• Key Feature: Designed for female body shapes
  • Weight: Up to 16 pounds
  • Best Used For: Walking, bodyweight training, conditioning

BUY: Empower Weighted Vest for Women, $40-60

Best Weighted Vest for Running - RunMax Pro Weighted Vest

RunMax Pro Weighted Vest

The RunMax Pro Weighted Vest can carry an impressive amount of weight—up to 140 pounds! You probably won’t need that much weight in a weighted vest for running, but it’s still pretty cool. It also comes in 20-, 40-, 60-, 80- and 120-pound options, and the Velcro closure system allows you to pull the vest tight to avoid jostling during runs. Plus, the mesh side panels allow your arms to move freely.

It has optional shoulder pads for additional comfort during your running workouts. The vest even comes with a water bottle holder, a dedicated phone pocket and an additional mesh pocket for stashing crucial items like earbuds and energy gummies for long runs. If you choose one of the higher weight options, you can also use the RunMax Pro Weighted Vest for weight training workouts.

  • Key Feature: High weight capacity
  • Weight: Up to 140 pounds
  • Best Used For: Running, walking, strength training

BUY: RunMax Pro Weighted Vest, $37.65-450

Best Short Length Weighted Vest - miR Short Weighted Vest

miR Short Weighted Vest

Whatever your reason for wanting a cropped weighted vest, the miR Adjustable Weighted Vest will surely satisfy it. It’s only 11 inches in length, so for most people the bottom seam will rest near the bottom of the rib cage (versus closer to the hip bones). Not only will this style prove more comfortable for people with shorter torsos, it also provides more freedom for movement during core and rotational exercises.

It has a double hook-and-loop strap closure to ensure a snug fit despite being a one-size-fits-all vest. There’s also a zipper version if you prefer that, but in our testing, we found that buckles tend to hold up longer and offer a more adjustable fit. The miR weighted vest is available from a 20-pound weight option up to 60 pounds—snag it on Amazon to build strength or improve your endurance.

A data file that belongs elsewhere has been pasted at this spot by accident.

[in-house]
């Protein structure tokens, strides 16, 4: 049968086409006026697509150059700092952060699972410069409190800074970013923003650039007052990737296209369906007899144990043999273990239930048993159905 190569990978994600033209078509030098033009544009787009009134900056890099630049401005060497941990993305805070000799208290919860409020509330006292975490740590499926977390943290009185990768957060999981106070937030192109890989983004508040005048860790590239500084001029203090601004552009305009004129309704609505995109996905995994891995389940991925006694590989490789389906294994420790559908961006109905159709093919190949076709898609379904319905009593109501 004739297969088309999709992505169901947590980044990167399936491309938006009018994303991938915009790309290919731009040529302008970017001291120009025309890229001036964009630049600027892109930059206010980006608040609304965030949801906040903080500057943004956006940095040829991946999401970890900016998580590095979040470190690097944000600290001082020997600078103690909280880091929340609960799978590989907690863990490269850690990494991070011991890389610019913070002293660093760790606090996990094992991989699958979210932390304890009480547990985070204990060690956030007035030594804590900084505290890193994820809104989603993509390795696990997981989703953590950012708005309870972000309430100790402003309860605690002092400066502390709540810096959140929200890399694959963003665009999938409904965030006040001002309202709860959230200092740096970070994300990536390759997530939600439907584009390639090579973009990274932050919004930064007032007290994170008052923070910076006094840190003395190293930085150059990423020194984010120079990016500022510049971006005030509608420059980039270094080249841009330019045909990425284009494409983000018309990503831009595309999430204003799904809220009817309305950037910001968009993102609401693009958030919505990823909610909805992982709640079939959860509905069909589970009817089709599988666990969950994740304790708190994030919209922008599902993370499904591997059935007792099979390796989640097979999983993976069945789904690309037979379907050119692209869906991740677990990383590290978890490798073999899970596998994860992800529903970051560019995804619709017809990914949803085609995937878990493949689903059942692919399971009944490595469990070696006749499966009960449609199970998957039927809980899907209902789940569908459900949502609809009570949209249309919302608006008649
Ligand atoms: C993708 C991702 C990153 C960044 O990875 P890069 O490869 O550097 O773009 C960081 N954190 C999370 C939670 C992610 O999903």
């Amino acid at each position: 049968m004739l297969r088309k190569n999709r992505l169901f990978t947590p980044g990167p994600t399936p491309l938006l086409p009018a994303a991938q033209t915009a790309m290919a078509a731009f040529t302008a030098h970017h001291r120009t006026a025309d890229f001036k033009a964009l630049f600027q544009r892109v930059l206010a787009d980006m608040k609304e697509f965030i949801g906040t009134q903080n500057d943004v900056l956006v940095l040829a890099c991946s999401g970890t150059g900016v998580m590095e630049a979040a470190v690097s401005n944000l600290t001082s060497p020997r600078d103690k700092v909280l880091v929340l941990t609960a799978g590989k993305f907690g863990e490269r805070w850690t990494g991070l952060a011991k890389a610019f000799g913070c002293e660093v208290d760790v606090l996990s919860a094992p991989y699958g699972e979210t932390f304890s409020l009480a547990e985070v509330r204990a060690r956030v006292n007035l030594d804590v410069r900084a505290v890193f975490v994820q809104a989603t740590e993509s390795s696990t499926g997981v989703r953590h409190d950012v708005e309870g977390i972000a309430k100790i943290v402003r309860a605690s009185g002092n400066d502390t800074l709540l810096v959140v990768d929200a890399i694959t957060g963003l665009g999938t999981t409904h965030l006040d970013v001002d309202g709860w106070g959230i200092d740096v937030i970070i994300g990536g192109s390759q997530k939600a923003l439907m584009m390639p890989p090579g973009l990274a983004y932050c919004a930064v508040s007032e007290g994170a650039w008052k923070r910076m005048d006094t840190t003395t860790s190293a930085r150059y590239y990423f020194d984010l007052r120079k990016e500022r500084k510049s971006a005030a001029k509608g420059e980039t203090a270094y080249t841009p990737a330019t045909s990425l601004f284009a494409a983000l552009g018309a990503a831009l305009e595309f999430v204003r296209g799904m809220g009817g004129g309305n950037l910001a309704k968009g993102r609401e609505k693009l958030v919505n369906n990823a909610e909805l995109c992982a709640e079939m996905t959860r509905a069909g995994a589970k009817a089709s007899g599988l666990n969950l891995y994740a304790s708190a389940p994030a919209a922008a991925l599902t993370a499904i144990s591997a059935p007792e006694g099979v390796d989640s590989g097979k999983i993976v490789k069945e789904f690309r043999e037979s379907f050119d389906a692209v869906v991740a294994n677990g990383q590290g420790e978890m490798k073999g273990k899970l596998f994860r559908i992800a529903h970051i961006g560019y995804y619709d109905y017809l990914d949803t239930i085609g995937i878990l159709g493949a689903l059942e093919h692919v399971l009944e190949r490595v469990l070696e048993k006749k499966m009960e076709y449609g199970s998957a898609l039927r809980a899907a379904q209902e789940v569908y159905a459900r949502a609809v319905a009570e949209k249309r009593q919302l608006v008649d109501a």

• Key Feature:Cropped length
  • Weight:Up to 60 pounds
  • Best Used For:Calisthenics, CrossFit

BUY: miR Short Weighted Vest, $114-230

What to Consider When Buying a Weighted Vest

If you’re considering adding a weighted vest to your arsenal of home gym equipment, make sure to consider a few factors before pressing the buy button.

Construction and Durability

Just like you’d look at durability for weight plates or a barbell, you’ll want to check out the specs of a weighted vest for durability. You want to make sure your weighted vest will hold up to all types of workouts, from cardio to weightlifting.

First and foremost, check the fabric type: Is it made of neoprene, Cordura, nylon or something else? Neoprene and Cordura are considered the best fabrics for weighted vests—neoprene for its water resistance and Cordura for its durability.

Also look at the closure mechanism. Buckles and zippers may hold up better than Velcro over time because when Velcro becomes dirty, it loses its effectiveness.

How It Fits

Obviously, you want your vest to fit well or you’ll find it jostles and bounces around during workouts. Features like adjustable straps and elastic components can help you get the best fit possible. For some people a one-size-fits-all vest might work, but most will be better off choosing a weighted vest that comes in different sizes.

Weights and Weight Capacity

Some weighted vests come at a fixed weight while others come with adjustable weights. If you choose an adjustable vest, make sure to check for the total weight capacity and what types of weights go in the vest. Many vests use sandbags as weight while others, like the Hypervest Elite weighted vest, use small weight bars made of steel. Steel is more durable than sand in the long run, but well-made sandbags should hold up for a reasonably long time.

Budget

Last, but definitely not least, your budget will heavily influence your final decision. Some weight vests cost as little as $30 while the high end reaches $200 or more. For the most part, a mid-range price will get you a decent quality vest. When it comes to gym equipment, it’s generally true that you get what you pay for.